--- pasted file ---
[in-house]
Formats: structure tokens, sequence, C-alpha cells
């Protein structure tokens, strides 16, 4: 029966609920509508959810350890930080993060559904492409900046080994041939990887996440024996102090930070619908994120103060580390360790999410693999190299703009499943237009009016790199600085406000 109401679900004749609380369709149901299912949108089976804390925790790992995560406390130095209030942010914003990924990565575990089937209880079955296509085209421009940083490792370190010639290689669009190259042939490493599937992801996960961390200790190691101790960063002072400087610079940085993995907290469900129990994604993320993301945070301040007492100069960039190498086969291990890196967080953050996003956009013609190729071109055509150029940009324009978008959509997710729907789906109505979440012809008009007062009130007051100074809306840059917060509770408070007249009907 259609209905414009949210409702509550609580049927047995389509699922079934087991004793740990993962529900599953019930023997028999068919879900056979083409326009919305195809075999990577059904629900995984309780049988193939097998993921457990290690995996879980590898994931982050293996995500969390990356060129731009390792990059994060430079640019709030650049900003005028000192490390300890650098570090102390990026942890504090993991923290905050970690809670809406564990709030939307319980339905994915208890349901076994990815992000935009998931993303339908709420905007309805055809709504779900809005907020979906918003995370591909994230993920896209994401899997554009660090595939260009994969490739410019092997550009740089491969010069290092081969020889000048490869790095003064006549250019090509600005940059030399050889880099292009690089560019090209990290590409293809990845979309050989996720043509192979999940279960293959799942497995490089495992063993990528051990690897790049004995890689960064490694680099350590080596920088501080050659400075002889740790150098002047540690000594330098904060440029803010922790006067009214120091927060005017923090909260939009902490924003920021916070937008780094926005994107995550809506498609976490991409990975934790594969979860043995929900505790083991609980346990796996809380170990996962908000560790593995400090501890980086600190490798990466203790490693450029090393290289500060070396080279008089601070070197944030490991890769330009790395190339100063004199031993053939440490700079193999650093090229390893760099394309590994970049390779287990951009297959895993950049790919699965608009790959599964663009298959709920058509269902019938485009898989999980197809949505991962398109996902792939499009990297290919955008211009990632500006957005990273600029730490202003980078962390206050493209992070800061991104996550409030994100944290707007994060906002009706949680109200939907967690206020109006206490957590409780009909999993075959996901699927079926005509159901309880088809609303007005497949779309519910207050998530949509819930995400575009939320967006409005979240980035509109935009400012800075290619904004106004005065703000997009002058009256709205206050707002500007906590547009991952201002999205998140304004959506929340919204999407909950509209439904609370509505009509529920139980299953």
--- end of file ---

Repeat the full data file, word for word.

[in-house]
Formats: structure tokens, sequence, C-alpha cells
């Protein structure tokens, strides 16, 4: 029966609920509508959810350890930080993060559904492409900046080994041939990887996440024996102090930070619908994120103060580390360790999410693999190299703009499943237009009016790199600085406000 109401679900004749609380369709149901299912949108089976804390925790790992995560406390130095209030942010914003990924990565575990089937209880079955296509085209421009940083490792370190010639290689669009190259042939490493599937992801996960961390200790190691101790960063002072400087610079940085993995907290469900129990994604993320993301945070301040007492100069960039190498086969291990890196967080953050996003956009013609190729071109055509150029940009324009978008959509997710729907789906109505979440012809008009007062009130007051100074809306840059917060509770408070007249009907 259609209905414009949210409702509550609580049927047995389509699922079934087991004793740990993962529900599953019930023997028999068919879900056979083409326009919305195809075999990577059904629900995984309780049988193939097998993921457990290690995996879980590898994931982050293996995500969390990356060129731009390792990059994060430079640019709030650049900003005028000192490390300890650098570090102390990026942890504090993991923290905050970690809670809406564990709030939307319980339905994915208890349901076994990815992000935009998931993303339908709420905007309805055809709504779900809005907020979906918003995370591909994230993920896209994401899997554009660090595939260009994969490739410019092997550009740089491969010069290092081969020889000048490869790095003064006549250019090509600005940059030399050889880099292009690089560019090209990290590409293809990845979309050989996720043509192979999940279960293959799942497995490089495992063993990528051990690897790049004995890689960064490694680099350590080596920088501080050659400075002889740790150098002047540690000594330098904060440029803010922790006067009214120091927060005017923090909260939009902490924003920021916070937008780094926005994107995550809506498609976490991409990975934790594969979860043995929900505790083991609980346990796996809380170990996962908000560790593995400090501890980086600190490798990466203790490693450029090393290289500060070396080279008089601070070197944030490991890769330009790395190339100063004199031993053939440490700079193999650093090229390893760099394309590994970049390779287990951009297959895993950049790919699965608009790959599964663009298959709920058509269902019938485009898989999980197809949505991962398109996902792939499009990297290919955008211009990632500006957005990273600029730490202003980078962390206050493209992070800061991104996550409030994100944290707007994060906002009706949680109200939907967690206020109006206490957590409780009909999993075959996901699927079926005509159901309880088809609303007005497949779309519910207050998530949509819930995400575009939320967006409005979240980035509109935009400012800075290619904004106004005065703000997009002058009256709205206050707002500007906590547009991952201002999205998140304004959506929340919204999407909950509209439904609370509505009509529920139980299953």